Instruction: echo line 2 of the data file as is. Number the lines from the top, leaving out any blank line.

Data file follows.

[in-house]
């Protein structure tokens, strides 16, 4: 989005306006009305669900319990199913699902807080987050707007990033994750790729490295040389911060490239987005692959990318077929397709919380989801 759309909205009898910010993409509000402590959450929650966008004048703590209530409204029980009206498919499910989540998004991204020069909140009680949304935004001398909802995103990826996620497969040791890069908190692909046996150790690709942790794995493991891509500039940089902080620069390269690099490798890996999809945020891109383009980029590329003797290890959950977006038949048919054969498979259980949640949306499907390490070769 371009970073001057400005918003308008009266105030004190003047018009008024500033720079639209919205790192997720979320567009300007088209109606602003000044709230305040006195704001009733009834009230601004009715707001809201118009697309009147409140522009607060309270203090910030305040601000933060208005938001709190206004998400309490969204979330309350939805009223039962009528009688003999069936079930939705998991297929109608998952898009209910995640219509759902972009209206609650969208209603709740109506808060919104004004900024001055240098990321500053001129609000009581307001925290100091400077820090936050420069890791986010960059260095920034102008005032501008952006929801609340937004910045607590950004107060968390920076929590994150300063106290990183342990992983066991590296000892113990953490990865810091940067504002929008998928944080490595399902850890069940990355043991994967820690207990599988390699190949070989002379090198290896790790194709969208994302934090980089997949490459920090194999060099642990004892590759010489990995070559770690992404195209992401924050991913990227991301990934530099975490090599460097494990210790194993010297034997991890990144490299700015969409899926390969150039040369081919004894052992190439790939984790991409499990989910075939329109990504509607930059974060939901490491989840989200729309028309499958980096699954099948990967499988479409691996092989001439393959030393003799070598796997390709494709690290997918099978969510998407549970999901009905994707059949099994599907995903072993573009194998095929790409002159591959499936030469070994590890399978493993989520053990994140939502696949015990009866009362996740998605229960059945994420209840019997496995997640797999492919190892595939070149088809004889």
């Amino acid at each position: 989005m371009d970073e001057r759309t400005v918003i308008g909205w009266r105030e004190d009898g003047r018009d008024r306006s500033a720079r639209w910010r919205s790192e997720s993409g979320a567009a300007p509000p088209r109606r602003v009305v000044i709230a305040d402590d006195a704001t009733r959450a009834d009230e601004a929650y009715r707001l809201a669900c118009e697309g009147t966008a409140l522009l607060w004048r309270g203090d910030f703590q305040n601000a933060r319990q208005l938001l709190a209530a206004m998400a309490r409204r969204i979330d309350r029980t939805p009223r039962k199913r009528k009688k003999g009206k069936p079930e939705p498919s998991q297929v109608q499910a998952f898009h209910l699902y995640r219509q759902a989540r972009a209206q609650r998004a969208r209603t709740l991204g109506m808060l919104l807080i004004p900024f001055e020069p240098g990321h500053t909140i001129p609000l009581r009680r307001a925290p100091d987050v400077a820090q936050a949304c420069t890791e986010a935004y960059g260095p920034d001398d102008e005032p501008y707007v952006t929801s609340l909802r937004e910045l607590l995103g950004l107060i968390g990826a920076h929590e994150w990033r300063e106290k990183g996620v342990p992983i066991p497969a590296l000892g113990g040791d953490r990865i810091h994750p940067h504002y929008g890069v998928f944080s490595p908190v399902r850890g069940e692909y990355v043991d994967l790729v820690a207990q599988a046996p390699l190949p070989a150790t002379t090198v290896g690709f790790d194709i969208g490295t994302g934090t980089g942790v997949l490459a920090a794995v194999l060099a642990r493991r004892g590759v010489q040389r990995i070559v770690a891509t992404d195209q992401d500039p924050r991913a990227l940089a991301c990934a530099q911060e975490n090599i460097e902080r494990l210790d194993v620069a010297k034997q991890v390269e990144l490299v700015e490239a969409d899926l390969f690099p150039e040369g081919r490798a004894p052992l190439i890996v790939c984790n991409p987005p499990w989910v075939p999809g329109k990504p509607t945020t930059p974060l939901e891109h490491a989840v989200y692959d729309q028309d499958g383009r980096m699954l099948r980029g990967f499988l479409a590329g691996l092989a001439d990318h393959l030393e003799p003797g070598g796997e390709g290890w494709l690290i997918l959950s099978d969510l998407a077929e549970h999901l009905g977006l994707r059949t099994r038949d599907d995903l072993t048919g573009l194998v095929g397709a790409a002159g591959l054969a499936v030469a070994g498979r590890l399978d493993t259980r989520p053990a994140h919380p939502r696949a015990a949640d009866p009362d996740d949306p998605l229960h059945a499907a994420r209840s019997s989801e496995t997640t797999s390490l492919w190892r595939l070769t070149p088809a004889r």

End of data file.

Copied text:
């Protein structure tokens, strides 16, 4: 989005306006009305669900319990199913699902807080987050707007990033994750790729490295040389911060490239987005692959990318077929397709919380989801 759309909205009898910010993409509000402590959450929650966008004048703590209530409204029980009206498919499910989540998004991204020069909140009680949304935004001398909802995103990826996620497969040791890069908190692909046996150790690709942790794995493991891509500039940089902080620069390269690099490798890996999809945020891109383009980029590329003797290890959950977006038949048919054969498979259980949640949306499907390490070769 371009970073001057400005918003308008009266105030004190003047018009008024500033720079639209919205790192997720979320567009300007088209109606602003000044709230305040006195704001009733009834009230601004009715707001809201118009697309009147409140522009607060309270203090910030305040601000933060208005938001709190206004998400309490969204979330309350939805009223039962009528009688003999069936079930939705998991297929109608998952898009209910995640219509759902972009209206609650969208209603709740109506808060919104004004900024001055240098990321500053001129609000009581307001925290100091400077820090936050420069890791986010960059260095920034102008005032501008952006929801609340937004910045607590950004107060968390920076929590994150300063106290990183342990992983066991590296000892113990953490990865810091940067504002929008998928944080490595399902850890069940990355043991994967820690207990599988390699190949070989002379090198290896790790194709969208994302934090980089997949490459920090194999060099642990004892590759010489990995070559770690992404195209992401924050991913990227991301990934530099975490090599460097494990210790194993010297034997991890990144490299700015969409899926390969150039040369081919004894052992190439790939984790991409499990989910075939329109990504509607930059974060939901490491989840989200729309028309499958980096699954099948990967499988479409691996092989001439393959030393003799070598796997390709494709690290997918099978969510998407549970999901009905994707059949099994599907995903072993573009194998095929790409002159591959499936030469070994590890399978493993989520053990994140939502696949015990009866009362996740998605229960059945994420209840019997496995997640797999492919190892595939070149088809004889």